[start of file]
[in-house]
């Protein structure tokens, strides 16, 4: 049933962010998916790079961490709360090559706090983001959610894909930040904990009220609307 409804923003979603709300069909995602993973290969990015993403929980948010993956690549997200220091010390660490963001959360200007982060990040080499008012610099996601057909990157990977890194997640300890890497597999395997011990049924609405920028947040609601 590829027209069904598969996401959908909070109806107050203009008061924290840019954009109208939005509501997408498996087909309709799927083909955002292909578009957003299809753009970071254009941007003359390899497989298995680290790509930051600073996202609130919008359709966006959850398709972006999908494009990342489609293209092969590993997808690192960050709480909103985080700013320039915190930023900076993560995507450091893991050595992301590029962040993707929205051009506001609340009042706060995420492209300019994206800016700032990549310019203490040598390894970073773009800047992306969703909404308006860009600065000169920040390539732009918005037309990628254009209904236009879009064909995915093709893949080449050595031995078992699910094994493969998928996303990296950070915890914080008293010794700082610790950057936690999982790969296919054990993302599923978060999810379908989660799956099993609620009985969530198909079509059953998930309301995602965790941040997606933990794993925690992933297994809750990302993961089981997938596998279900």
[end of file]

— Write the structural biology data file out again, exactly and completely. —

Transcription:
[in-house]
């Protein structure tokens, strides 16, 4: 049933962010998916790079961490709360090559706090983001959610894909930040904990009220609307 409804923003979603709300069909995602993973290969990015993403929980948010993956690549997200220091010390660490963001959360200007982060990040080499008012610099996601057909990157990977890194997640300890890497597999395997011990049924609405920028947040609601 590829027209069904598969996401959908909070109806107050203009008061924290840019954009109208939005509501997408498996087909309709799927083909955002292909578009957003299809753009970071254009941007003359390899497989298995680290790509930051600073996202609130919008359709966006959850398709972006999908494009990342489609293209092969590993997808690192960050709480909103985080700013320039915190930023900076993560995507450091893991050595992301590029962040993707929205051009506001609340009042706060995420492209300019994206800016700032990549310019203490040598390894970073773009800047992306969703909404308006860009600065000169920040390539732009918005037309990628254009209904236009879009064909995915093709893949080449050595031995078992699910094994493969998928996303990296950070915890914080008293010794700082610790950057936690999982790969296919054990993302599923978060999810379908989660799956099993609620009985969530198909079509059953998930309301995602965790941040997606933990794993925690992933297994809750990302993961089981997938596998279900």